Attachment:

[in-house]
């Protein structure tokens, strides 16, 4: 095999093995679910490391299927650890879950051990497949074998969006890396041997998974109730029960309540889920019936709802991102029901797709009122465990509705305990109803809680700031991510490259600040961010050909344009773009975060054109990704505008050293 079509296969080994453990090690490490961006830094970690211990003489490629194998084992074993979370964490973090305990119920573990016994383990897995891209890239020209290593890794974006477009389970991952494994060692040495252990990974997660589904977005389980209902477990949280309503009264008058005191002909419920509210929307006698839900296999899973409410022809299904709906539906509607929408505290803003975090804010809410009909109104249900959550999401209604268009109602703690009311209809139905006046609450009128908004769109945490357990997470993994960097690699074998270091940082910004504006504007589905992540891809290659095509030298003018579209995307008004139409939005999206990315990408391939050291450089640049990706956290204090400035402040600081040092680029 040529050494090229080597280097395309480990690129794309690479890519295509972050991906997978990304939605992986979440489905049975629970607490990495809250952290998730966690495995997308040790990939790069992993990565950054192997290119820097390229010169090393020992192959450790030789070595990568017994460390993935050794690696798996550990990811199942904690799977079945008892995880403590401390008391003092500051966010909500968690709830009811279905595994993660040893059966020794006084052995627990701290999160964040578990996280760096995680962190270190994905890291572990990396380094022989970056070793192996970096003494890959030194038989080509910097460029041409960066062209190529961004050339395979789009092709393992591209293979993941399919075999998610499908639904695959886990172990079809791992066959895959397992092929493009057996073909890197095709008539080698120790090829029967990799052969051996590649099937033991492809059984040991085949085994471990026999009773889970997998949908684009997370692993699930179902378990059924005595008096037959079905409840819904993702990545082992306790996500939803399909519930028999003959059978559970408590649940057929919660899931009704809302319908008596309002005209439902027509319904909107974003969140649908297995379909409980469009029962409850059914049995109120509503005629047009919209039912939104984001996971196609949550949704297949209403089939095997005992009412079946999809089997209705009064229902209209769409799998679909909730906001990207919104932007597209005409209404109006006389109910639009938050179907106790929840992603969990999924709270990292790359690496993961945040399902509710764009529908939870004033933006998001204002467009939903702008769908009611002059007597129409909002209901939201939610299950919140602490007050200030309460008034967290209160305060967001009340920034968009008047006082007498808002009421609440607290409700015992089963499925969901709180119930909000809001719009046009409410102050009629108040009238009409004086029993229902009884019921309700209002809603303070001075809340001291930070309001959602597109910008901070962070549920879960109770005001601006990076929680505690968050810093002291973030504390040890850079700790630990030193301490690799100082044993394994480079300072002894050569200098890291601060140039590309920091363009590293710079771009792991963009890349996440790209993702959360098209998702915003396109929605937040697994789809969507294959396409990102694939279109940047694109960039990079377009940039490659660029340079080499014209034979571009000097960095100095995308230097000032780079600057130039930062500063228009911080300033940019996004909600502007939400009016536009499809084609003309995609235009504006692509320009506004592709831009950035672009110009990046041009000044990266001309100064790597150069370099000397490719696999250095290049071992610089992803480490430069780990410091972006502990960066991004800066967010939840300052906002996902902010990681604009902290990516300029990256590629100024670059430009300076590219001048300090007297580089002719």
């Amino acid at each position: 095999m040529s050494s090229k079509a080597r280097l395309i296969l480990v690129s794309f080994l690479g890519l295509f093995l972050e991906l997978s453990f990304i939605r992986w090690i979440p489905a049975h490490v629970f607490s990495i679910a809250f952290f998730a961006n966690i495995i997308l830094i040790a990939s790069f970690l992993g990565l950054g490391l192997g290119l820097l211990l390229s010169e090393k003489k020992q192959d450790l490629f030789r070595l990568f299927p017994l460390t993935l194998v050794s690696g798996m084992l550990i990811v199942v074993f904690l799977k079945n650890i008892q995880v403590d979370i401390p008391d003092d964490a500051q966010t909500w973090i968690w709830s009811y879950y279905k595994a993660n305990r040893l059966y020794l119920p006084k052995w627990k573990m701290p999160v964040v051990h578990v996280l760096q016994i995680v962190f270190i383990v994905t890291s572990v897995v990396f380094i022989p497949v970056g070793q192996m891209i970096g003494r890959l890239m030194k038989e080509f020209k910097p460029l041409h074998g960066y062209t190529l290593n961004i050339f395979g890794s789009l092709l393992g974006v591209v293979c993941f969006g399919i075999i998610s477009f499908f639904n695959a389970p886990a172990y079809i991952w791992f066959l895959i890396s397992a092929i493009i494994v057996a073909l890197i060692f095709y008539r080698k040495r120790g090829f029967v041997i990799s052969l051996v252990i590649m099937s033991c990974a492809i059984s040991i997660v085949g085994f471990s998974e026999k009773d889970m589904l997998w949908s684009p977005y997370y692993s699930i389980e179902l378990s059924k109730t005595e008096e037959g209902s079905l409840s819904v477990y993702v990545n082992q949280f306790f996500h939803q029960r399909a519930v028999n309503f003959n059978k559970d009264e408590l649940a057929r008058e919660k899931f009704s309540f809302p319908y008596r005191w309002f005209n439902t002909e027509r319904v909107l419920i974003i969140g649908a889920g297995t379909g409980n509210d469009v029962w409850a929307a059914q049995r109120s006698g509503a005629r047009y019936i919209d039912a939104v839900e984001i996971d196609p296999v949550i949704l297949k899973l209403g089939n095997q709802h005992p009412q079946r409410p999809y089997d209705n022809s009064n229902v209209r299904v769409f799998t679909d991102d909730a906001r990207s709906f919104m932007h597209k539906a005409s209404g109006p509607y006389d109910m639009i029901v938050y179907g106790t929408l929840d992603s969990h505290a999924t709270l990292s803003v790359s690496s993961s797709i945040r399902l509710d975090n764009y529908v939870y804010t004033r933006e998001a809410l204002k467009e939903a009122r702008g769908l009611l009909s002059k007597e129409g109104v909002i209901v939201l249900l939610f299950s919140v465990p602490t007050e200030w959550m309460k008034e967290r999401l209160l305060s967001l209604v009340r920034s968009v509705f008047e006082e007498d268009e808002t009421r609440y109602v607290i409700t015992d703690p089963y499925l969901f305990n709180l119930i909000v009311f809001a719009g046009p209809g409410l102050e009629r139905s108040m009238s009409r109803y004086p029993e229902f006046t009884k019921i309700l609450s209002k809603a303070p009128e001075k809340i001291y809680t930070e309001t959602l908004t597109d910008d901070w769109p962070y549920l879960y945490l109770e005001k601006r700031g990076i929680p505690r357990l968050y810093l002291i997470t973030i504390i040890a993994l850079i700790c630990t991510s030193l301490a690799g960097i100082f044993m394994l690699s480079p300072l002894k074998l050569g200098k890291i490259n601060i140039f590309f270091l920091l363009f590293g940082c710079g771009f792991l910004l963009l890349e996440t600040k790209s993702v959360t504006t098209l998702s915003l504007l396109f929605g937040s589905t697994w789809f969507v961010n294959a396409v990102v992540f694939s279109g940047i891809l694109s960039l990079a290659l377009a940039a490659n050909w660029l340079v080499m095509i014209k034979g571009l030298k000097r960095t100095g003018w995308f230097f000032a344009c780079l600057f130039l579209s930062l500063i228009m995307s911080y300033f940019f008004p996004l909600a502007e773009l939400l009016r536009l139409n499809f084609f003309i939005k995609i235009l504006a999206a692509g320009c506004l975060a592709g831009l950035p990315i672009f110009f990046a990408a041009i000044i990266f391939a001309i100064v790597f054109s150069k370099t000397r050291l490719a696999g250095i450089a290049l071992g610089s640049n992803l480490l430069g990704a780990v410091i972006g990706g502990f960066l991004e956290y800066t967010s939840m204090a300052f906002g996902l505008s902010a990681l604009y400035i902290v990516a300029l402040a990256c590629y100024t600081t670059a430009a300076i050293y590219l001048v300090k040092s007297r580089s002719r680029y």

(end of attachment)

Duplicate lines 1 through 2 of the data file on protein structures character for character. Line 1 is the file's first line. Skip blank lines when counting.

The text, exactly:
[in-house]
């Protein structure tokens, strides 16, 4: 095999093995679910490391299927650890879950051990497949074998969006890396041997998974109730029960309540889920019936709802991102029901797709009122465990509705305990109803809680700031991510490259600040961010050909344009773009975060054109990704505008050293 079509296969080994453990090690490490961006830094970690211990003489490629194998084992074993979370964490973090305990119920573990016994383990897995891209890239020209290593890794974006477009389970991952494994060692040495252990990974997660589904977005389980209902477990949280309503009264008058005191002909419920509210929307006698839900296999899973409410022809299904709906539906509607929408505290803003975090804010809410009909109104249900959550999401209604268009109602703690009311209809139905006046609450009128908004769109945490357990997470993994960097690699074998270091940082910004504006504007589905992540891809290659095509030298003018579209995307008004139409939005999206990315990408391939050291450089640049990706956290204090400035402040600081040092680029 040529050494090229080597280097395309480990690129794309690479890519295509972050991906997978990304939605992986979440489905049975629970607490990495809250952290998730966690495995997308040790990939790069992993990565950054192997290119820097390229010169090393020992192959450790030789070595990568017994460390993935050794690696798996550990990811199942904690799977079945008892995880403590401390008391003092500051966010909500968690709830009811279905595994993660040893059966020794006084052995627990701290999160964040578990996280760096995680962190270190994905890291572990990396380094022989970056070793192996970096003494890959030194038989080509910097460029041409960066062209190529961004050339395979789009092709393992591209293979993941399919075999998610499908639904695959886990172990079809791992066959895959397992092929493009057996073909890197095709008539080698120790090829029967990799052969051996590649099937033991492809059984040991085949085994471990026999009773889970997998949908684009997370692993699930179902378990059924005595008096037959079905409840819904993702990545082992306790996500939803399909519930028999003959059978559970408590649940057929919660899931009704809302319908008596309002005209439902027509319904909107974003969140649908297995379909409980469009029962409850059914049995109120509503005629047009919209039912939104984001996971196609949550949704297949209403089939095997005992009412079946999809089997209705009064229902209209769409799998679909909730906001990207919104932007597209005409209404109006006389109910639009938050179907106790929840992603969990999924709270990292790359690496993961945040399902509710764009529908939870004033933006998001204002467009939903702008769908009611002059007597129409909002209901939201939610299950919140602490007050200030309460008034967290209160305060967001009340920034968009008047006082007498808002009421609440607290409700015992089963499925969901709180119930909000809001719009046009409410102050009629108040009238009409004086029993229902009884019921309700209002809603303070001075809340001291930070309001959602597109910008901070962070549920879960109770005001601006990076929680505690968050810093002291973030504390040890850079700790630990030193301490690799100082044993394994480079300072002894050569200098890291601060140039590309920091363009590293710079771009792991963009890349996440790209993702959360098209998702915003396109929605937040697994789809969507294959396409990102694939279109940047694109960039990079377009940039490659660029340079080499014209034979571009000097960095100095995308230097000032780079600057130039930062500063228009911080300033940019996004909600502007939400009016536009499809084609003309995609235009504006692509320009506004592709831009950035672009110009990046041009000044990266001309100064790597150069370099000397490719696999250095290049071992610089992803480490430069780990410091972006502990960066991004800066967010939840300052906002996902902010990681604009902290990516300029990256590629100024670059430009300076590219001048300090007297580089002719």